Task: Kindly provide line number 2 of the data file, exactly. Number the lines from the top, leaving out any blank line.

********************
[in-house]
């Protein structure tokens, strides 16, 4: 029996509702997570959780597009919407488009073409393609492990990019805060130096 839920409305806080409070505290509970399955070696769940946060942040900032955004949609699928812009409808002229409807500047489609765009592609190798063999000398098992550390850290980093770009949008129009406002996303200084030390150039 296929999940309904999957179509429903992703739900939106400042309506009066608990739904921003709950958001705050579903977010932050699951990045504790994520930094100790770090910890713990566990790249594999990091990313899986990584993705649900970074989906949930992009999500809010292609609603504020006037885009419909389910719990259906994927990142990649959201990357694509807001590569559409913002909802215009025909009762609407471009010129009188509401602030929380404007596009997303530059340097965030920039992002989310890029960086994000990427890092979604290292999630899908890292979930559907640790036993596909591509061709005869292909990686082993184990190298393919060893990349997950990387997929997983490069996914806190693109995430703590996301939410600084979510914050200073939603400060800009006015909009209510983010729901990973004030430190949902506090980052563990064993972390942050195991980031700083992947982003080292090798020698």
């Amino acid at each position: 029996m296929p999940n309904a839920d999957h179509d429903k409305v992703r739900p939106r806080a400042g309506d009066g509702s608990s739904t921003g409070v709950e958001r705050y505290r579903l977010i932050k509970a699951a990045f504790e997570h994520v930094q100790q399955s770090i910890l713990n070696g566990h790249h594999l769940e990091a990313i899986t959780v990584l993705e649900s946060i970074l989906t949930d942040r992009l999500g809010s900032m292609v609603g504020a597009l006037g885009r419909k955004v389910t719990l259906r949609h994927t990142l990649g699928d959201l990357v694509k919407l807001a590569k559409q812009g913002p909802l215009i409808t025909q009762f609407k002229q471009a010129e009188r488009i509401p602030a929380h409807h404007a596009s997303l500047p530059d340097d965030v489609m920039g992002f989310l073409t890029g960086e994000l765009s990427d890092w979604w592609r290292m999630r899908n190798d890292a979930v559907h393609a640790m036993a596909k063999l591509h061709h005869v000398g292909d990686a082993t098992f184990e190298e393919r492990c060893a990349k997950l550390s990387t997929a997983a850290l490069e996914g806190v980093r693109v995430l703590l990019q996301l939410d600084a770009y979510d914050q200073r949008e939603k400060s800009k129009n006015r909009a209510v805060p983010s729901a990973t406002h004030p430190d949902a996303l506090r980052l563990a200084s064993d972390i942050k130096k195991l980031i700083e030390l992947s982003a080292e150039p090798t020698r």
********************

């Protein structure tokens, strides 16, 4: 029996509702997570959780597009919407488009073409393609492990990019805060130096 839920409305806080409070505290509970399955070696769940946060942040900032955004949609699928812009409808002229409807500047489609765009592609190798063999000398098992550390850290980093770009949008129009406002996303200084030390150039 296929999940309904999957179509429903992703739900939106400042309506009066608990739904921003709950958001705050579903977010932050699951990045504790994520930094100790770090910890713990566990790249594999990091990313899986990584993705649900970074989906949930992009999500809010292609609603504020006037885009419909389910719990259906994927990142990649959201990357694509807001590569559409913002909802215009025909009762609407471009010129009188509401602030929380404007596009997303530059340097965030920039992002989310890029960086994000990427890092979604290292999630899908890292979930559907640790036993596909591509061709005869292909990686082993184990190298393919060893990349997950990387997929997983490069996914806190693109995430703590996301939410600084979510914050200073939603400060800009006015909009209510983010729901990973004030430190949902506090980052563990064993972390942050195991980031700083992947982003080292090798020698």